By Phil Dzikiy
Perhaps, “Sesame Street” isn’t quite what it used to be. There are so many children’s programming options now — numerous channels are devoted to kid TV — that one show just can’t have the same kind of impact it once did.
I usually hate to wax nostalgic about how everything, or anything, was better then. It’s even worse coming from a 20-something. But with the 40th anniversary of “Sesame Street” now upon us, I can’t help but feel grateful to grow up during a time when “the Street” was the dominant force in children’s television.
It’s impossible to quantify how much of an effect “Sesame Street” had on my formative years, but there are many segments that stick with me to this day.
Some of the old “Sesame Street” songs are still stuck in my head. Like the animated segment, with a pinball going through a machine while singers belted out, “One-two-three-four-five-six-seven-eight-nine-ten-eleven-twelve!” Or the 12 ladybugs at the ladybugs’ picnic. Or “Somebody Come and Play.” Or Bert, “Doin’ the Pigeon.” Or “A New Way to Walk,” as sung by dancing pigs. Destiny’s Child remade that tune not long ago, but even Beyoncé couldn’t beat the Oinker Sisters.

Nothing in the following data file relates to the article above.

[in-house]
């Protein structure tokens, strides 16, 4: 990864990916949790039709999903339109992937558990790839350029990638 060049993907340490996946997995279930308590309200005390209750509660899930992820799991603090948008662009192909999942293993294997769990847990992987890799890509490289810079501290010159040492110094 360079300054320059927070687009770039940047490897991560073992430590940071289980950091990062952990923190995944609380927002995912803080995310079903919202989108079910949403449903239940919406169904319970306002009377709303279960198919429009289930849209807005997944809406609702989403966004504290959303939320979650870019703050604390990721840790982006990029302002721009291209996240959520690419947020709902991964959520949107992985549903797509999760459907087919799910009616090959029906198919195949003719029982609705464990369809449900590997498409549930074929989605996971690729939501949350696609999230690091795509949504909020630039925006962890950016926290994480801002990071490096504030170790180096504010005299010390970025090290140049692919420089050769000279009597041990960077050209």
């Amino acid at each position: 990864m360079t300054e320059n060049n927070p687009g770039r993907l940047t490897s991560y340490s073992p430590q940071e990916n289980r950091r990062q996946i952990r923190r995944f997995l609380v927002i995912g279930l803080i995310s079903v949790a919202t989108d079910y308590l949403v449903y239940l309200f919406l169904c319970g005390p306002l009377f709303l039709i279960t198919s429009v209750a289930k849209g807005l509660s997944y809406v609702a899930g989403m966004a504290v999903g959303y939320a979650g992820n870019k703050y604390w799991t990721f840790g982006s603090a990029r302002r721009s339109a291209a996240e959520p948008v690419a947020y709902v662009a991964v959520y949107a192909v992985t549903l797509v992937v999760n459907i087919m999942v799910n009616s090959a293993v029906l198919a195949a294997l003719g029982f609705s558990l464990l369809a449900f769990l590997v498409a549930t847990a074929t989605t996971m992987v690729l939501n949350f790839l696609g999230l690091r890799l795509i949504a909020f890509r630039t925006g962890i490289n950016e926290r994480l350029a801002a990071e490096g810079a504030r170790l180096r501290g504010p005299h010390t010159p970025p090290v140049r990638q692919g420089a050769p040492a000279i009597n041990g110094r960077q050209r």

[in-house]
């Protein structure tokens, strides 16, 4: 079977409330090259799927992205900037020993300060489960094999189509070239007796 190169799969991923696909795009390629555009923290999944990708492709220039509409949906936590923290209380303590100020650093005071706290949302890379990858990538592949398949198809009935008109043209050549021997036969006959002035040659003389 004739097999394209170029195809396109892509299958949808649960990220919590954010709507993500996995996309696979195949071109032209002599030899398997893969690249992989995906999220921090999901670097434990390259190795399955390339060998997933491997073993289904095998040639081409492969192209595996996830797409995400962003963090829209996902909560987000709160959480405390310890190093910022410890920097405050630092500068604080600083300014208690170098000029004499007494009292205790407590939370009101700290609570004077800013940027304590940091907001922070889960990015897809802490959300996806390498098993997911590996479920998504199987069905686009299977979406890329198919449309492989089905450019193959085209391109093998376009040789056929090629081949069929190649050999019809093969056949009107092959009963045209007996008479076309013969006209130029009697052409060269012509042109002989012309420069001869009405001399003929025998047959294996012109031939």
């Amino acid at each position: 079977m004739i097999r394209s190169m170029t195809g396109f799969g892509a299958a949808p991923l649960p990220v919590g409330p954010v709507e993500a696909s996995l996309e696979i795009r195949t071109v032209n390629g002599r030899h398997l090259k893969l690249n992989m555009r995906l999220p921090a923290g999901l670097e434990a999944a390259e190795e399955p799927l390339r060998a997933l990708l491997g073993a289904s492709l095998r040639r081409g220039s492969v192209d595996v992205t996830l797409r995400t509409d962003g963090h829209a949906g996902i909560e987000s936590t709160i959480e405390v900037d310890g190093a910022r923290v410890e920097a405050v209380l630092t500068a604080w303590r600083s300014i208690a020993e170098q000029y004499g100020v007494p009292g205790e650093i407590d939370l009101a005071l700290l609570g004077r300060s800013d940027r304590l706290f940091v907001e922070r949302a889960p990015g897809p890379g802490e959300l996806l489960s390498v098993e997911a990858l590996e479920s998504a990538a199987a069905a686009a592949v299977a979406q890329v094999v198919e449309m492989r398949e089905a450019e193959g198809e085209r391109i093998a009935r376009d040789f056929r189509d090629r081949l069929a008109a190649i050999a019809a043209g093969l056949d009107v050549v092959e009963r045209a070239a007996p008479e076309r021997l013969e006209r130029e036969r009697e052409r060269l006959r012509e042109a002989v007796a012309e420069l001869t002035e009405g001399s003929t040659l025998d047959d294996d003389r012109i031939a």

And of course, my personal favorite, “There are chickens in the trees, there are chickens in the trees ... won’t you listen to me, please? There are chickens in the trees.” A fable about believing in something, maybe, but it was also grand nonsense.
Countless articles and studies have been published regarding “Sesame Street’s” educational and cultural influences, both of which are hard to overstate. Speaking from personal experience, the show also did a great job of instilling a love of music in children.
By Phil Dzikiy
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